Filing for Bankruptcy

Stockton became the biggest city to file for bankruptcy when it filed for Chapter 9 on June 28, 2011.[1] After slashing more than $90 million in spending in recent years to a point where city officials said further cuts would endanger public safety,[11] Stockton's crisis was brought about in part by the city's borrowing and spending on downtown development projects based on overly optimistic revenue predictions that did not materialize.[12] In 2013, a Judge approved of Stockton's bankruptcy status, making it the largest city to successfully file for bankruptcy.[13]

The Stockton City Council had voted on Feb. 28, 2012 to use a new California law, Assembly Bill 506, to enter mediation with its creditors. City leaders said they saw the move as a bid to avoid bankruptcy, while critics said it was the first step toward bankruptcy. The law required local government agencies to undergo mediation or hold a public hearing and declare a fiscal emergency before filing for bankruptcy.[14][15]

Lengthy confidential talks with the city's creditors failed to produce the creditor concessions necessary for the city to close its $26 million budget gap.[11]

Stockton's bankruptcy plan aimed for bondholders and its employees and retirees to suffer losses to address the city's financial shortfall, including defaulting on bond payments, cutting employee compensation and scrapping lifetime medical benefits for retired employees as cost-savings moves, but those impacted say that they plan to fight that plan.[11]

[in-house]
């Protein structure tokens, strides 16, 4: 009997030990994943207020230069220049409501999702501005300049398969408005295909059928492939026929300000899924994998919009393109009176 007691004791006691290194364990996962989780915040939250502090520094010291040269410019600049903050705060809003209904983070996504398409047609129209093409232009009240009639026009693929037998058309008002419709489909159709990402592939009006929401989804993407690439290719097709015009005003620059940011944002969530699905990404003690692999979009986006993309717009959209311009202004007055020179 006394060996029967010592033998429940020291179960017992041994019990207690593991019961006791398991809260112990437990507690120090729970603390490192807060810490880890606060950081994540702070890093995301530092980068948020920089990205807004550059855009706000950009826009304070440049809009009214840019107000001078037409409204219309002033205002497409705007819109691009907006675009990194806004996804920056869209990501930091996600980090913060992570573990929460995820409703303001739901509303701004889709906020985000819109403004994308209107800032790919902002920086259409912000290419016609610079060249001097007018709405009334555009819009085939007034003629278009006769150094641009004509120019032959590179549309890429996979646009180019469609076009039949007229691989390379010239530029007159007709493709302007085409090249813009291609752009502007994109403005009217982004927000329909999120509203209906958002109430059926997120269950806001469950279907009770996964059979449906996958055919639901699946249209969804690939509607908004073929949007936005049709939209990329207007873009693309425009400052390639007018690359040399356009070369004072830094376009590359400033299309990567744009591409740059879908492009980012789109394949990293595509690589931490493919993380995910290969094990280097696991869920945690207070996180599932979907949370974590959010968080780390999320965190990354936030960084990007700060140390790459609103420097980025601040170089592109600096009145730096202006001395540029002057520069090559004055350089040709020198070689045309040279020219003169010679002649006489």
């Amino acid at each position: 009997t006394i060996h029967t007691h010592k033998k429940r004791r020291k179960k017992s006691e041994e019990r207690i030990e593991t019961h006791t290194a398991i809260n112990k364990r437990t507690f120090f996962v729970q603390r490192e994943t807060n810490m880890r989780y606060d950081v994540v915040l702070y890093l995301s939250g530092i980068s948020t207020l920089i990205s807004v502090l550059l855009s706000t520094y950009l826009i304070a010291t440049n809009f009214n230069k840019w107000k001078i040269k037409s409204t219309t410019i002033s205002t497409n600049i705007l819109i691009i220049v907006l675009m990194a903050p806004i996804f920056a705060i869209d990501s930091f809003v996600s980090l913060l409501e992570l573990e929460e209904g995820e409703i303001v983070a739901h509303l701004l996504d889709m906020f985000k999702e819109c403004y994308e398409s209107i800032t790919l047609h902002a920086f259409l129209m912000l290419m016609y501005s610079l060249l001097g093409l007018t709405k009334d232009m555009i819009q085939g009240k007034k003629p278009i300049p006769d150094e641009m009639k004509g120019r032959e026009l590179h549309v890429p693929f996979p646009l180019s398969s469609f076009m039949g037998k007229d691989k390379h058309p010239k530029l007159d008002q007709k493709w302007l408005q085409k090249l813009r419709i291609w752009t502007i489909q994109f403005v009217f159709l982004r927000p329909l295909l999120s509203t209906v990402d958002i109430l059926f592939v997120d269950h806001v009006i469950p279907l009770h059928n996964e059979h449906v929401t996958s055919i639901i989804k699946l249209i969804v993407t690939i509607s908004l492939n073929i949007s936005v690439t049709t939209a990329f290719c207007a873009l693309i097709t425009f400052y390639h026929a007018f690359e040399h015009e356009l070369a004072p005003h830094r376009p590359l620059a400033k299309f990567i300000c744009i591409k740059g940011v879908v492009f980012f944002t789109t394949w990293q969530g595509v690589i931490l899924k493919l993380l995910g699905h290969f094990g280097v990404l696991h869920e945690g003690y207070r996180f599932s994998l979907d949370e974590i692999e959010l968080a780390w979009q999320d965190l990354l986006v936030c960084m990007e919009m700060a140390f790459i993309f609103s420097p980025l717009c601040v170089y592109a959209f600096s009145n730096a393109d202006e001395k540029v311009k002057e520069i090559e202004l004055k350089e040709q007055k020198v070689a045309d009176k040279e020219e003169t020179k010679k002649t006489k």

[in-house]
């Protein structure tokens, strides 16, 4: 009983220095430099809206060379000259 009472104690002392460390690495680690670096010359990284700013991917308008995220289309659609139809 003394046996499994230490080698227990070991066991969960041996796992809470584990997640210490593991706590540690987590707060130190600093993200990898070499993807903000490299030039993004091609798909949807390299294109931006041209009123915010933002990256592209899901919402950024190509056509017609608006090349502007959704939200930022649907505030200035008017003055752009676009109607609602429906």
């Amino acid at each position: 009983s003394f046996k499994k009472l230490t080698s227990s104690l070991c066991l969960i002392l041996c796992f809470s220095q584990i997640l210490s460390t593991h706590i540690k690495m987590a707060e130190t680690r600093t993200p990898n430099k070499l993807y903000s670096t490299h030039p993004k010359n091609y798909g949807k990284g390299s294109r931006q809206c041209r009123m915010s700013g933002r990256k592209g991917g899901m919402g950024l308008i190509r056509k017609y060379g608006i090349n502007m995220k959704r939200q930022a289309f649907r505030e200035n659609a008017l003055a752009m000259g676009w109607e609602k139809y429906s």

National Public Finance Guarantee Corp. challenged the validity of Stockton’s bankruptcy, arguing the city didn’t negotiate with the California Public Employees’ Retirement System, its largest unsecured creditor with a $147.5 million claim. The bond insurer said Stockton’s proposal to reduce debt unfairly places the burden on debt holders without forcing Calpers to make concessions and still leaves the city insolvent over the long term. National insures about $93.8 million in bonds issued by the city.[16]

Employee Health Benefits

After filing for bankruptcy the city adopted a budget that included unilaterally reducing retiree health benefits. That was challenged by a lawsuit which argued that the contracts clause of the U.S. Constitution guarantee that the benefit can't be altered.

U.S. Bankruptcy Court Judge Christopher Klein disagreed. In his opinion he wrote "In sum, even if the plaintiffs' benefits are vested property interests, the shield of the Contracts Clause crumbles in the bankruptcy arena."

About 1,100 retired Stockton employees have the city's health care plan. The city's cost to cover them this year would have been $9.2 million.[17]

Police Department